Skip Navigation

Low Estrado Table

Decorative Arts

On View: American Art Galleries, 5th Floor, From Colonies to States, 1660–1830
Home Luxuries, North and South

Made thousands of miles apart, these two sets of paired objects reveal both similarities and differences between British American and Spanish American luxury goods. Both William Allen and Don José María Gómez de Cervantes y Altamirano de Velasco are depicted in relatively simple standing half-length portraits that belie the wealth and prominence of the two sitters. Allen was the great-grandson of one of Virginia Colony’s most prestigious settlers. Don José María was the descendant of two old, distinguished Creole (American-born Spaniard) families in New Spain, in what would become Mexico.

The two tables share a common design source—The Gentleman and Cabinet Maker’s Director (1754), by the English cabinetmaker Thomas Chippendale. The volume contains illustrations of domestic furniture in the popular Rococo style, whose curvilinear silhouettes derive from the court style of Louis XV of France.

The low height of the table on the right reflects the influence of Islamic culture, which permeated Spain during the Middle Ages and was brought to the New World by Spanish colonists. At home in Spanish America, the hostess entertained her female guests in the cuadra de estrado, or women’s sitting room, seated on cushions on the floor around a low table. In contrast, British Americans would have sat on side chairs around a taller tea table such as this tray-top version.
MEDIUM Mahogany
  • Possible Place Made: Buenos Aires, Argentina
  • DATES second half 18th century
    DIMENSIONS 20 1/2 x 50 x 28 1/2 in. (52.1 x 127 x 72.4 cm)  (show scale)
    COLLECTIONS Decorative Arts
    ACCESSION NUMBER 48.206.10
    CREDIT LINE Frank L. Babbott Fund, Frank Sherman Benson Fund, Carll H. de Silver Fund, A. Augustus Healy Fund, Caroline A.L. Pratt Fund, Charles Stewart Smith Memorial Fund, and Ella C. Woodward Memorial Fund
    RIGHTS STATEMENT Creative Commons-BY
    You may download and use Brooklyn Museum images of this three-dimensional work in accordance with a Creative Commons license. Fair use, as understood under the United States Copyright Act, may also apply. Please include caption information from this page and credit the Brooklyn Museum. If you need a high resolution file, please contact reproductions@brooklynmuseum.org (charges apply). For further information about copyright, we recommend resources at the United States Library of Congress, Cornell University, Copyright and Cultural Institutions: Guidelines for U.S. Libraries, Archives, and Museums, and Copyright Watch. For more information about the Museum's rights project, including how rights types are assigned, please see our blog posts on copyright. If you have any information regarding this work and rights to it, please contact copyright@brooklynmuseum.org.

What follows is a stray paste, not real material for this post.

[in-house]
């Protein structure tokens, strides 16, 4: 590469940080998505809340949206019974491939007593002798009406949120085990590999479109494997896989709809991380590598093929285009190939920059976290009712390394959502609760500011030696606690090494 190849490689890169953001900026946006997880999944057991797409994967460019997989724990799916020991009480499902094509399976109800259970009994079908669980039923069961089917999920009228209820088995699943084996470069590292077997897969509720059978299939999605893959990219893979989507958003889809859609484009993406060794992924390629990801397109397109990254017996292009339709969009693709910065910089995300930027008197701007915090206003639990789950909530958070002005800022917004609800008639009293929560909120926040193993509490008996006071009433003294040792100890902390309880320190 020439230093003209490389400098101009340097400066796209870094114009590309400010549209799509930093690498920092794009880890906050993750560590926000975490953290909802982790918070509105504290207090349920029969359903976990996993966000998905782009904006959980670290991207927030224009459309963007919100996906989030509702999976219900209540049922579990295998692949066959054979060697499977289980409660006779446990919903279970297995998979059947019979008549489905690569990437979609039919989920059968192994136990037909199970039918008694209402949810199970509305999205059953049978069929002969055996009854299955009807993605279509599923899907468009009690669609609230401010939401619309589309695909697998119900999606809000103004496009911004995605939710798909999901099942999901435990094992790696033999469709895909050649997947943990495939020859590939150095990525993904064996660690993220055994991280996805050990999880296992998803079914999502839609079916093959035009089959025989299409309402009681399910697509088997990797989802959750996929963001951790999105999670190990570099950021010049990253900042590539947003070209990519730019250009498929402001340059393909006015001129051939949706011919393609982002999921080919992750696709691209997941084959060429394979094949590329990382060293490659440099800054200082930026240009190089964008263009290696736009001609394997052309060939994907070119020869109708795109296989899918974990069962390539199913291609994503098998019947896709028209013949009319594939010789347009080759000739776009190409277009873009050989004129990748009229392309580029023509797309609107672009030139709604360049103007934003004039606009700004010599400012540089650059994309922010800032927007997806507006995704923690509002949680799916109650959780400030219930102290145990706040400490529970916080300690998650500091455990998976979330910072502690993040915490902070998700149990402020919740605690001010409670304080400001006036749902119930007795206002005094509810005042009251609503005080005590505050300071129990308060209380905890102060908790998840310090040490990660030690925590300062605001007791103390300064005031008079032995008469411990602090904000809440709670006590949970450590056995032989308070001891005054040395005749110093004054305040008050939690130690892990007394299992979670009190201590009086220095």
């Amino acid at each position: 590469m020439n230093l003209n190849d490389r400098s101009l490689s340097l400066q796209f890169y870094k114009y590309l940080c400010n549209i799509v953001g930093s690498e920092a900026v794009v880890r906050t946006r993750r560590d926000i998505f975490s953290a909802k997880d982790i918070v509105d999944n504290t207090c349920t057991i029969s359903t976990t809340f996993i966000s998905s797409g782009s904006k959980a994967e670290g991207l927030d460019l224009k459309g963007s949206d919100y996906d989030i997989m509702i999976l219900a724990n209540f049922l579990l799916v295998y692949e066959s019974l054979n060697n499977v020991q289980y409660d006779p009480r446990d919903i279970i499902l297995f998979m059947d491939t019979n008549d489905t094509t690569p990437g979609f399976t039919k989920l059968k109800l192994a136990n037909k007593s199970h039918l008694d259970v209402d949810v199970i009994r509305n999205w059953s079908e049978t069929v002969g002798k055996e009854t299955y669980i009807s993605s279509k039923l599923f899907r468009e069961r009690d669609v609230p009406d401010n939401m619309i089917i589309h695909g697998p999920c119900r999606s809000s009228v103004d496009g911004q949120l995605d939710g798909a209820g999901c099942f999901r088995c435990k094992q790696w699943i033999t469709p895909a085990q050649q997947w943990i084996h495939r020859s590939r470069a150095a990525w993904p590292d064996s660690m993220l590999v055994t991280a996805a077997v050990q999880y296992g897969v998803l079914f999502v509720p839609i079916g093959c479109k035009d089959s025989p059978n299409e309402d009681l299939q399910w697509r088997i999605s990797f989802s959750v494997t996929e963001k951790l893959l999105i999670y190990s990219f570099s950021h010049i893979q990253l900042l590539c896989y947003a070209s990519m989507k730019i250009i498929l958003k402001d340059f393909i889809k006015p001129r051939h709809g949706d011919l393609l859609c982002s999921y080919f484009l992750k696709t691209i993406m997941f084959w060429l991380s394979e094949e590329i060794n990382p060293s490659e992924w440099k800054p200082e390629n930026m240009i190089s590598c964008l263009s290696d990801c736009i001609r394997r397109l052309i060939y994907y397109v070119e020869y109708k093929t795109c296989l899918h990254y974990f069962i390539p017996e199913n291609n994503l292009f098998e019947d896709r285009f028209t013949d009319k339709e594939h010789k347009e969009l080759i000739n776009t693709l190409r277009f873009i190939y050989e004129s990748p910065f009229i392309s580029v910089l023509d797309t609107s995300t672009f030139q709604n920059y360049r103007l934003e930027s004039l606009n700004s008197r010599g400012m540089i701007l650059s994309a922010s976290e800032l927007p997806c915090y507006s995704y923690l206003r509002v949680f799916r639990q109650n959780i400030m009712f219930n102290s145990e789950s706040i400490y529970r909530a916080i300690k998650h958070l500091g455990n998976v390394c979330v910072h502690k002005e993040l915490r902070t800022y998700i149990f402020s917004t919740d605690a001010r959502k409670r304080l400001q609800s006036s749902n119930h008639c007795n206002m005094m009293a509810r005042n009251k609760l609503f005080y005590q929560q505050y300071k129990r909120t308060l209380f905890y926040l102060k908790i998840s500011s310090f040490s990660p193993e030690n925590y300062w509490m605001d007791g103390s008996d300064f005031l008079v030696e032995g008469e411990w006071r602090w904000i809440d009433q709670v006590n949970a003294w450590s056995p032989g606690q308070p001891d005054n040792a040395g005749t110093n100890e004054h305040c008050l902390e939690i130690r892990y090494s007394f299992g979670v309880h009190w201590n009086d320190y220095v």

CAPTION Low Estrado Table, second half 18th century. Mahogany, 20 1/2 x 50 x 28 1/2 in. (52.1 x 127 x 72.4 cm). Brooklyn Museum, Frank L. Babbott Fund, Frank Sherman Benson Fund, Carll H. de Silver Fund, A. Augustus Healy Fund, Caroline A.L. Pratt Fund, Charles Stewart Smith Memorial Fund, and Ella C. Woodward Memorial Fund, 48.206.10. Creative Commons-BY (Photo: Brooklyn Museum, 48.206.10_PS4.jpg)
    IMAGE overall, 48.206.10_PS4.jpg. Brooklyn Museum photograph, 2013
    "CUR" at the beginning of an image file name means that the image was created by a curatorial staff member. These study images may be digital point-and-shoot photographs, when we don\'t yet have high-quality studio photography, or they may be scans of older negatives, slides, or photographic prints, providing historical documentation of the object.
    CATALOGUE DESCRIPTION Rococo in style, this table has a scalloped apron and top. Four drawers, two on each long side, and a single blind drawer at each end, are embellished with distinctive cross-hatching and pierced shell carving. Carved cabriole legs end in ball-and-claw feet with anklets, multiple toes, and tufts of hair at the heel.
    RECORD COMPLETENESS
    Not every record you will find here is complete. More information is available for some works than for others, and some entries have been updated more recently. Records are frequently reviewed and revised, and we welcome any additional information you might have.